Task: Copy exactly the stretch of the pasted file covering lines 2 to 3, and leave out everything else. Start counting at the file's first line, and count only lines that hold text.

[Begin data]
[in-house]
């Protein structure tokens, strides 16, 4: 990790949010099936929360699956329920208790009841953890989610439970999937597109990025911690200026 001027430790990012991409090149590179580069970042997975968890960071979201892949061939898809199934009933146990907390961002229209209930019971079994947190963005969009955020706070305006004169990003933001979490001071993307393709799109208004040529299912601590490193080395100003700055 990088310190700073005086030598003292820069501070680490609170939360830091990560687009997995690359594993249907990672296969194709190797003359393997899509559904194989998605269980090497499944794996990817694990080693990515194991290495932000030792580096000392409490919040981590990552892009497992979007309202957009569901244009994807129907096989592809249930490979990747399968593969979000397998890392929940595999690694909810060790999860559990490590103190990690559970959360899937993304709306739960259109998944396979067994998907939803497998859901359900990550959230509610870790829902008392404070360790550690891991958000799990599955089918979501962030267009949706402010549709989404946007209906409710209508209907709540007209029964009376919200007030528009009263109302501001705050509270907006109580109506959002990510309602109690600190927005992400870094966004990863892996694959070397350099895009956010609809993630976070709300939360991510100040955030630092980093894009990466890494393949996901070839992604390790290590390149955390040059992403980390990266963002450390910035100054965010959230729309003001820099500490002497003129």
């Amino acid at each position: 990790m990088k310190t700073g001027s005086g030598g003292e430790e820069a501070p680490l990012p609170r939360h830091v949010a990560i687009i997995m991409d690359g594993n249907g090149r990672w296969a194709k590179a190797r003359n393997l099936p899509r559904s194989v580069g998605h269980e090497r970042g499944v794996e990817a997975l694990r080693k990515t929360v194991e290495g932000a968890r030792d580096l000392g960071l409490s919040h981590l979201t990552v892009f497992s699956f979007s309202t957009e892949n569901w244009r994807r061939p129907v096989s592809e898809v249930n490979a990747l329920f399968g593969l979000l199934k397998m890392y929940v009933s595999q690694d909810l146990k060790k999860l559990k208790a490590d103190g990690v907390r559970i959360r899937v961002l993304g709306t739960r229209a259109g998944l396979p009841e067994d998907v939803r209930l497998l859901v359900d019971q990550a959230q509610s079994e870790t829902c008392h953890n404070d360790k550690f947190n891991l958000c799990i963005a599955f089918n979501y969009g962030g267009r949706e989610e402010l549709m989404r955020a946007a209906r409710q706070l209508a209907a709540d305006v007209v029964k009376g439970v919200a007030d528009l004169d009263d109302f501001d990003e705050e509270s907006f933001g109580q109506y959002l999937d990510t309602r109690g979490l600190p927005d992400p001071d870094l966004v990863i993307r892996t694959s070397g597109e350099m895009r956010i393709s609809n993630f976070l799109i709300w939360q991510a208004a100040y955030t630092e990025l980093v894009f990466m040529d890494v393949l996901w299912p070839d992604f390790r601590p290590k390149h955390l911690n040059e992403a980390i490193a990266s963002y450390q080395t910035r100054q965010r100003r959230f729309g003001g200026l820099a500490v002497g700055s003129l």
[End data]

């Protein structure tokens, strides 16, 4: 990790949010099936929360699956329920208790009841953890989610439970999937597109990025911690200026 001027430790990012991409090149590179580069970042997975968890960071979201892949061939898809199934009933146990907390961002229209209930019971079994947190963005969009955020706070305006004169990003933001979490001071993307393709799109208004040529299912601590490193080395100003700055 990088310190700073005086030598003292820069501070680490609170939360830091990560687009997995690359594993249907990672296969194709190797003359393997899509559904194989998605269980090497499944794996990817694990080693990515194991290495932000030792580096000392409490919040981590990552892009497992979007309202957009569901244009994807129907096989592809249930490979990747399968593969979000397998890392929940595999690694909810060790999860559990490590103190990690559970959360899937993304709306739960259109998944396979067994998907939803497998859901359900990550959230509610870790829902008392404070360790550690891991958000799990599955089918979501962030267009949706402010549709989404946007209906409710209508209907709540007209029964009376919200007030528009009263109302501001705050509270907006109580109506959002990510309602109690600190927005992400870094966004990863892996694959070397350099895009956010609809993630976070709300939360991510100040955030630092980093894009990466890494393949996901070839992604390790290590390149955390040059992403980390990266963002450390910035100054965010959230729309003001820099500490002497003129």
């Amino acid at each position: 990790m990088k310190t700073g001027s005086g030598g003292e430790e820069a501070p680490l990012p609170r939360h830091v949010a990560i687009i997995m991409d690359g594993n249907g090149r990672w296969a194709k590179a190797r003359n393997l099936p899509r559904s194989v580069g998605h269980e090497r970042g499944v794996e990817a997975l694990r080693k990515t929360v194991e290495g932000a968890r030792d580096l000392g960071l409490s919040h981590l979201t990552v892009f497992s699956f979007s309202t957009e892949n569901w244009r994807r061939p129907v096989s592809e898809v249930n490979a990747l329920f399968g593969l979000l199934k397998m890392y929940v009933s595999q690694d909810l146990k060790k999860l559990k208790a490590d103190g990690v907390r559970i959360r899937v961002l993304g709306t739960r229209a259109g998944l396979p009841e067994d998907v939803r209930l497998l859901v359900d019971q990550a959230q509610s079994e870790t829902c008392h953890n404070d360790k550690f947190n891991l958000c799990i963005a599955f089918n979501y969009g962030g267009r949706e989610e402010l549709m989404r955020a946007a209906r409710q706070l209508a209907a709540d305006v007209v029964k009376g439970v919200a007030d528009l004169d009263d109302f501001d990003e705050e509270s907006f933001g109580q109506y959002l999937d990510t309602r109690g979490l600190p927005d992400p001071d870094l966004v990863i993307r892996t694959s070397g597109e350099m895009r956010i393709s609809n993630f976070l799109i709300w939360q991510a208004a100040y955030t630092e990025l980093v894009f990466m040529d890494v393949l996901w299912p070839d992604f390790r601590p290590k390149h955390l911690n040059e992403a980390i490193a990266s963002y450390q080395t910035r100054q965010r100003r959230f729309g003001g200026l820099a500490v002497g700055s003129l």